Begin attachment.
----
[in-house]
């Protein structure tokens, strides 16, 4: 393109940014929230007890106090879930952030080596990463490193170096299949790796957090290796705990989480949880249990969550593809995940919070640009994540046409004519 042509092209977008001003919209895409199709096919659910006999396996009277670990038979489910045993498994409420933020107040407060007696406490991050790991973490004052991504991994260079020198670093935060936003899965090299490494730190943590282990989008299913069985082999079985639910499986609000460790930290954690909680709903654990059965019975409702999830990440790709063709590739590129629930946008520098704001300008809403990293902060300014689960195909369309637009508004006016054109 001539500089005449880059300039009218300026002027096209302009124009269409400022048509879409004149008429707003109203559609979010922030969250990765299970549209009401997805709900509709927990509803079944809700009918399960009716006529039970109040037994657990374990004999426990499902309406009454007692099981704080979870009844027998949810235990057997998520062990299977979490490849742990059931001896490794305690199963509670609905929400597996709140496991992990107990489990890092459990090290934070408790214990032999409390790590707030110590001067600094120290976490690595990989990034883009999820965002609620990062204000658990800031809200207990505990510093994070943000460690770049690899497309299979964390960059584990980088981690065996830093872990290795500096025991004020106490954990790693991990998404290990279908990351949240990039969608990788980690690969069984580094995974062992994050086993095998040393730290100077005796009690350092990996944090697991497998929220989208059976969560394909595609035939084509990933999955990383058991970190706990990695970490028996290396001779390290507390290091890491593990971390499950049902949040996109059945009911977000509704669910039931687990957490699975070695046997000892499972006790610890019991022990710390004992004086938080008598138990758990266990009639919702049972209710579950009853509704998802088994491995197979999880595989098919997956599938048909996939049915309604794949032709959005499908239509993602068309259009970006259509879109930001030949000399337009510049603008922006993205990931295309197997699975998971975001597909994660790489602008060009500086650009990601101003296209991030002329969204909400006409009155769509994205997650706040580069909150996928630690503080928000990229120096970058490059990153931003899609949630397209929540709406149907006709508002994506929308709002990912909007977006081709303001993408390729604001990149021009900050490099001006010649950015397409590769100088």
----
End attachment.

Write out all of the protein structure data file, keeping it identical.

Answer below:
[in-house]
């Protein structure tokens, strides 16, 4: 393109940014929230007890106090879930952030080596990463490193170096299949790796957090290796705990989480949880249990969550593809995940919070640009994540046409004519 042509092209977008001003919209895409199709096919659910006999396996009277670990038979489910045993498994409420933020107040407060007696406490991050790991973490004052991504991994260079020198670093935060936003899965090299490494730190943590282990989008299913069985082999079985639910499986609000460790930290954690909680709903654990059965019975409702999830990440790709063709590739590129629930946008520098704001300008809403990293902060300014689960195909369309637009508004006016054109 001539500089005449880059300039009218300026002027096209302009124009269409400022048509879409004149008429707003109203559609979010922030969250990765299970549209009401997805709900509709927990509803079944809700009918399960009716006529039970109040037994657990374990004999426990499902309406009454007692099981704080979870009844027998949810235990057997998520062990299977979490490849742990059931001896490794305690199963509670609905929400597996709140496991992990107990489990890092459990090290934070408790214990032999409390790590707030110590001067600094120290976490690595990989990034883009999820965002609620990062204000658990800031809200207990505990510093994070943000460690770049690899497309299979964390960059584990980088981690065996830093872990290795500096025991004020106490954990790693991990998404290990279908990351949240990039969608990788980690690969069984580094995974062992994050086993095998040393730290100077005796009690350092990996944090697991497998929220989208059976969560394909595609035939084509990933999955990383058991970190706990990695970490028996290396001779390290507390290091890491593990971390499950049902949040996109059945009911977000509704669910039931687990957490699975070695046997000892499972006790610890019991022990710390004992004086938080008598138990758990266990009639919702049972209710579950009853509704998802088994491995197979999880595989098919997956599938048909996939049915309604794949032709959005499908239509993602068309259009970006259509879109930001030949000399337009510049603008922006993205990931295309197997699975998971975001597909994660790489602008060009500086650009990601101003296209991030002329969204909400006409009155769509994205997650706040580069909150996928630690503080928000990229120096970058490059990153931003899609949630397209929540709406149907006709508002994506929308709002990912909007977006081709303001993408390729604001990149021009900050490099001006010649950015397409590769100088």